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Songs of Innocence and Experience: An Open Letter to Jacques Demy

Jacques Demy

Inspired by Camille’s [a fan] open letter to Demy which bookends the Agnès Varda documentary L’Univers de Jacques Demy’.

Dear Monsieur Demy,

There are many directors who I’ve admired throughout my time as a cinephile though none have resonated as strongly as you. I vividly recall the first time I watched one of your films – it was a grey, sultry day in January 2016 when Les Parapluies de Cherbourg first brought colour into my humdrum life.

The musical has been my most cherished genre since I was a young boy; watching Mary Poppins and  The Wizard of Oz. These formative viewings instilled in me the belief that life would be more pleasant if people sung their feelings. In Les Parapluies de Cherbourg, you took this philosophy to sublime heights, leaving me enchanted from the first line of recitative dialogue until the last. It’s a cliché to say that a film ‘took your breath away’ however Cherbourg did just that. For months, I was possessed by recollections of Guy and Geneviève’s doomed loved affair, especially the contrast between their wistful reality and the otherworldly artifice of your cinematic universe. The only film to break Cherbourg’s spell was Les Demoiselles de Rochefort.

In a twist of fate straight out of one of your films, the Melbourne Arthouse theatre Cinema Nova programmed screenings of both the aforementioned films in June 2016. Watching the 2014 restoration of Cherbourg (previously I’d seen the 1990s restoration on DVD) on the big screen was divine but even more stirring was watching Rochefort for the first time.  In that film, I was granted a complete vision of what my romantic ideal of cinema entails- a poignant blend of Joyous/Melancholy, defined as a state of being in which boundless despair and buoyant optimism coexist seamlessly. The only other film to nail this vast gulf of emotion is Peter Bogdanovich’s They All Laughed which to me plays out like an American translation of Rochefort. Critics often accuse your characters of having shallow aspirations, yet to me they couldn’t be more soulful. Each chance encounter between them is so incredibly delicate. Infact, the simple recollection of Andy and Solange’s first meeting outside Boubou’s school and their subsequent reconciliation in Monsieur Dame’s music store is enough to bring a tears to my eyes and cause my heart to skip a beat. These are the kind of celestial encounters I can only dream of having someday.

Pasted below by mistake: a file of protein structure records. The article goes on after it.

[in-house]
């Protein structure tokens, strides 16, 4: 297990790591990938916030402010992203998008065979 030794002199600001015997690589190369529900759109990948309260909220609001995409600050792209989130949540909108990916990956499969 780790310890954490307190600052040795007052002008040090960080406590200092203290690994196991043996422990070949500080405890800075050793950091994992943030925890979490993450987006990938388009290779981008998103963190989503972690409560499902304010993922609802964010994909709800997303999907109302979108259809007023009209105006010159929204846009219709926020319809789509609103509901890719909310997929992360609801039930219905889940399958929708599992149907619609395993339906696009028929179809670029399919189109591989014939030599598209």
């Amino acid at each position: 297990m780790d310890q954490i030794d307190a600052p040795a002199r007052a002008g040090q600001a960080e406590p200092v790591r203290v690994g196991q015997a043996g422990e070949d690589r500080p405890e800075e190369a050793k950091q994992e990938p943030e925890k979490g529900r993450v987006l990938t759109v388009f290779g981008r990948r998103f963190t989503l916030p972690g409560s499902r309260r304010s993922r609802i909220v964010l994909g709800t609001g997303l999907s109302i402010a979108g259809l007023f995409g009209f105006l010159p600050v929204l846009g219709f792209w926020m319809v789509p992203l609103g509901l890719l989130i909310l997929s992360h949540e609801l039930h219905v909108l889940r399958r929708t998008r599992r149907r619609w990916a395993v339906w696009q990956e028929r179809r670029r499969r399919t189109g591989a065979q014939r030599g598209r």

Your films serve as a constant reminder that “life may be sad but it’s always beautiful”. Each time I watch one of them, I feel wholly enlivened and encouraged to embrace every facet of existence. Thank you from the bottom of my heart Monsieur Demy  for teaching these valuable lessons.

Love eternally,

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